If you’ve been a nurse for any length of time, you are quite familiar with the pervasive ways nurses torture each other. The old eat their young; nurses get thrown under the bus in front of important people (sometimes patients); the day shift battles with the night shift; and, nurses come to work only to find they have been pulled to another unit (where they’ll be tortured). These experiences certainly don’t convey the culture of caring so many of us expect to find in healthcare.
Our research shows that disruptive behaviors show up in four common ways:
- Yelling, criticizing, gossiping, and arguing in patient care areas
- Treating float nurses, travelers, and agency nurses in an unsupportive, disrespectful manner
- Wars between the day shift and the night shift
- Eating our young
The good news is that with a few simple strategies, you can shift your culture from one of cruelty to a culture of caring! Here are just 4 best practice tips based on our 4, Cultivating a Culture of Caring, Initiatives (We’ll have 4 more in Part 2, later this month):
Create Sacred Spaces in Patient Care Areas
One of the most common behaviors reported by healthcare employees is being yelled at or openly criticized in front of others. Unfortunately, many times this happens in front of patients.
No matter how hard I try, Jackie always finds fault with how I leave my patients at the end of my shift. What makes it worse is that she berates me in front of my patients during shift report. It’s so embarrassing!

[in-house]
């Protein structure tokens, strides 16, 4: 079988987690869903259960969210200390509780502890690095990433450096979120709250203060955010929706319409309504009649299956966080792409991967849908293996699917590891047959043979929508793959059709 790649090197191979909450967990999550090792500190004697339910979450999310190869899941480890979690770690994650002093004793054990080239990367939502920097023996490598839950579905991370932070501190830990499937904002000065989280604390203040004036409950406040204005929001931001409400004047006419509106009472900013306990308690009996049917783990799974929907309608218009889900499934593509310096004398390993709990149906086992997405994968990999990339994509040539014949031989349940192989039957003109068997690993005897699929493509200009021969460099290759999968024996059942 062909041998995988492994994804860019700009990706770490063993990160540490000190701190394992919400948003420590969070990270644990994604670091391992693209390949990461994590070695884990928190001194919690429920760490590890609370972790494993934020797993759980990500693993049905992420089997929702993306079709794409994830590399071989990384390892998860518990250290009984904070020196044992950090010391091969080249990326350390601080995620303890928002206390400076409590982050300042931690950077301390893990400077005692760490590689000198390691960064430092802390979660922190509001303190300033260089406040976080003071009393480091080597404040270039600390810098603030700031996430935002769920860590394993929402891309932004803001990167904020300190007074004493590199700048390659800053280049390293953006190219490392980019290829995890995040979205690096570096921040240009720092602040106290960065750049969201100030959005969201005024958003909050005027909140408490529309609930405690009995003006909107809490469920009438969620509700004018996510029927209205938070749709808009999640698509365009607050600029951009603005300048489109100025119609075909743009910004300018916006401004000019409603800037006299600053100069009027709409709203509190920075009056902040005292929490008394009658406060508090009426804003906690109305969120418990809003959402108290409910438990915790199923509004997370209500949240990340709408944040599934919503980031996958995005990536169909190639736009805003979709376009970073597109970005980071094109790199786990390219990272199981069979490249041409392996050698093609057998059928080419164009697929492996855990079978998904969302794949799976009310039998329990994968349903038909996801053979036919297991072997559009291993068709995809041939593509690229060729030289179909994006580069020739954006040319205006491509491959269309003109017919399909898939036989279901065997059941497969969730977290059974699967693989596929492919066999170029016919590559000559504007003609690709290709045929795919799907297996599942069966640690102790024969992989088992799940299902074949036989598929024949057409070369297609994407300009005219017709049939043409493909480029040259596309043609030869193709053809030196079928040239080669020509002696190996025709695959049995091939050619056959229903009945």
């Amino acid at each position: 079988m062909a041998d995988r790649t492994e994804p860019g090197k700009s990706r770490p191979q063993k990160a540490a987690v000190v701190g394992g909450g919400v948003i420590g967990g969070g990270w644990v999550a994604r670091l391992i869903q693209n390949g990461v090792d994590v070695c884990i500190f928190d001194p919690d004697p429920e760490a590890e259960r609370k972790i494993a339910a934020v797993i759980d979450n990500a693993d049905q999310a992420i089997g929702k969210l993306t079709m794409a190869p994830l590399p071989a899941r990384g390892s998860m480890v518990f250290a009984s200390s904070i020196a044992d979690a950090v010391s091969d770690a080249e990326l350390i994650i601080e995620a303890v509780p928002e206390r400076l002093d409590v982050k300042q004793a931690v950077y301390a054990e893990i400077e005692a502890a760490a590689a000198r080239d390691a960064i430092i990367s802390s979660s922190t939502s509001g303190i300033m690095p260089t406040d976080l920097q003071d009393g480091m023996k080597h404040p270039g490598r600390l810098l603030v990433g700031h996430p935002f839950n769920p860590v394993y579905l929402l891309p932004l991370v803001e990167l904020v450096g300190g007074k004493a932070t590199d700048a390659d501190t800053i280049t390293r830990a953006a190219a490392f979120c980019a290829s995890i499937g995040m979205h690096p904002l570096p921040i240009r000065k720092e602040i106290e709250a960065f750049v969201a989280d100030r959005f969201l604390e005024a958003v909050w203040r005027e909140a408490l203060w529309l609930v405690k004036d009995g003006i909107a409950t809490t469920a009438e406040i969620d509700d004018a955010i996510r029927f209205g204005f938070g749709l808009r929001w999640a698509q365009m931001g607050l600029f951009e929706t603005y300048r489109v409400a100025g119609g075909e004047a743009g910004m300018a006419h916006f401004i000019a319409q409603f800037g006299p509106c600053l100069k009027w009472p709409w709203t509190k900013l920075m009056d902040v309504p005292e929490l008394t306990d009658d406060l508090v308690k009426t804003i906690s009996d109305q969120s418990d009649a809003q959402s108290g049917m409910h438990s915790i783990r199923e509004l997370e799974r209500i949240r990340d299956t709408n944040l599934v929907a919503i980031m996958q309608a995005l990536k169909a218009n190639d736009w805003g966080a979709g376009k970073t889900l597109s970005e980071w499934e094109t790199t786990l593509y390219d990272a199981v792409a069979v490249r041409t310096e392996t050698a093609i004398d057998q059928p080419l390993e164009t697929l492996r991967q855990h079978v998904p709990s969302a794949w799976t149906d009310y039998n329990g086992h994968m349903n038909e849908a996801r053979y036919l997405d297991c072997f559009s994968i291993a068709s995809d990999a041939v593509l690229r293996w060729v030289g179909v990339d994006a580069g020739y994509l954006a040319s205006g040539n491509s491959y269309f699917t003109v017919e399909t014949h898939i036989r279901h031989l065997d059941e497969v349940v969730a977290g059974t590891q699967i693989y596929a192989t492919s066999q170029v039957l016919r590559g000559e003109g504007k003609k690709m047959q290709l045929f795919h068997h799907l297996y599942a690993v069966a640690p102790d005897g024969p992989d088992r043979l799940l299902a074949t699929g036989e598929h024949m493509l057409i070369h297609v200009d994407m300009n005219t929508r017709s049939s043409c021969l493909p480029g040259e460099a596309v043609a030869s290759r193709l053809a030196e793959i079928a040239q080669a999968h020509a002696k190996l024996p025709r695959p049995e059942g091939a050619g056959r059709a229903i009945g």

Patients frequently witnessed interactions between me and other nurses and asked, with concern, “Are you okay after what she said to you?” or “Sounds like she is having a really bad day,” or “I felt really uncomfortable seeing that interaction, but most of all I feel bad for you.”
I don’t have to tell you how behaviors like these negatively impact nursing performance, employee well-being, patient satisfaction, and outcomes.
One viable solution is to establish sacred spaces in all areas that patients can hear us.
Most commonly used for religious purposes, sacred spaces are usually identified by something physical, such as a temple or symbol, and a ritual-based practice that occurs within that space, such as prayer. But non-secular sacred spaces exist too.
In your sacred spaces, you commit to, as a healthcare team, avoid any criticizing, yelling, cursing, or gossip as a way to protect patients from our badness.
Best Practice Tip #1 – Decide where your department’s sacred spaces are
Your sacred spaces should be any space where patients and their family members can hear you. This includes the hallways, nurses’ station, and the patient’s rooms!
Best Practice Tip #2 – Identify a “sacred space” symbol
Sometimes we forget that patients and their families can hear everything we say at the nurses’ station. By selecting a symbol, and placing that symbol in the areas you’ve identified as a sacred space, everyone is reminded to only communicate respectfully in that area.